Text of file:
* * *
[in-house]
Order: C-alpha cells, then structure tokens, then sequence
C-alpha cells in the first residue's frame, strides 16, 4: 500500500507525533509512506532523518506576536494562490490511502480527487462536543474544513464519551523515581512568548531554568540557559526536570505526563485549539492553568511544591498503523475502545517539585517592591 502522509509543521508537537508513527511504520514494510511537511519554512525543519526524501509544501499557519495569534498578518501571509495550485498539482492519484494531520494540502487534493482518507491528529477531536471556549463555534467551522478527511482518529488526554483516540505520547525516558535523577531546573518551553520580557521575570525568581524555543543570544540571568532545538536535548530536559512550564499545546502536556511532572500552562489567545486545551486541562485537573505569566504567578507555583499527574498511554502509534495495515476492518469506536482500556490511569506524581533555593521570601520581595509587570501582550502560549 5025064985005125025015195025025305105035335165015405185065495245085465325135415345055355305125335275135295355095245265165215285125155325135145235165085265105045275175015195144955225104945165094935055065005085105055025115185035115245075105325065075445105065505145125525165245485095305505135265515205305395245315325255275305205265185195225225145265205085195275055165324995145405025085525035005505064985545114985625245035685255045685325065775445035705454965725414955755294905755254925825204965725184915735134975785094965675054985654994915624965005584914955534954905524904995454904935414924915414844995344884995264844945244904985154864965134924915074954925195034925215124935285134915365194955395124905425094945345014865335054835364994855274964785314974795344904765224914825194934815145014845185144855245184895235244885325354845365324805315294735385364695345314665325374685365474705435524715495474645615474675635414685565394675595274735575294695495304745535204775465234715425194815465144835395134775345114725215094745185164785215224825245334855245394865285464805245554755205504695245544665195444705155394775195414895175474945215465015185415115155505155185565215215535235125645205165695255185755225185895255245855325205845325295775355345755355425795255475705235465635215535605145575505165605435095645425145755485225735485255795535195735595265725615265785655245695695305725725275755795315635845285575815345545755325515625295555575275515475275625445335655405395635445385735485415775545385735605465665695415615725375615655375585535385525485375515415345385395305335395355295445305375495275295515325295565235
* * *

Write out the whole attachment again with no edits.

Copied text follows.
[in-house]
Order: C-alpha cells, then structure tokens, then sequence
C-alpha cells in the first residue's frame, strides 16, 4: 500500500507525533509512506532523518506576536494562490490511502480527487462536543474544513464519551523515581512568548531554568540557559526536570505526563485549539492553568511544591498503523475502545517539585517592591 502522509509543521508537537508513527511504520514494510511537511519554512525543519526524501509544501499557519495569534498578518501571509495550485498539482492519484494531520494540502487534493482518507491528529477531536471556549463555534467551522478527511482518529488526554483516540505520547525516558535523577531546573518551553520580557521575570525568581524555543543570544540571568532545538536535548530536559512550564499545546502536556511532572500552562489567545486545551486541562485537573505569566504567578507555583499527574498511554502509534495495515476492518469506536482500556490511569506524581533555593521570601520581595509587570501582550502560549 5025064985005125025015195025025305105035335165015405185065495245085465325135415345055355305125335275135295355095245265165215285125155325135145235165085265105045275175015195144955225104945165094935055065005085105055025115185035115245075105325065075445105065505145125525165245485095305505135265515205305395245315325255275305205265185195225225145265205085195275055165324995145405025085525035005505064985545114985625245035685255045685325065775445035705454965725414955755294905755254925825204965725184915735134975785094965675054985654994915624965005584914955534954905524904995454904935414924915414844995344884995264844945244904985154864965134924915074954925195034925215124935285134915365194955395124905425094945345014865335054835364994855274964785314974795344904765224914825194934815145014845185144855245184895235244885325354845365324805315294735385364695345314665325374685365474705435524715495474645615474675635414685565394675595274735575294695495304745535204775465234715425194815465144835395134775345114725215094745185164785215224825245334855245394865285464805245554755205504695245544665195444705155394775195414895175474945215465015185415115155505155185565215215535235125645205165695255185755225185895255245855325205845325295775355345755355425795255475705235465635215535605145575505165605435095645425145755485225735485255795535195735595265725615265785655245695695305725725275755795315635845285575815345545755325515625295555575275515475275625445335655405395635445385735485415775545385735605465665695415615725375615655375585535385525485375515415345385395305335395355295445305375495275295515325295565235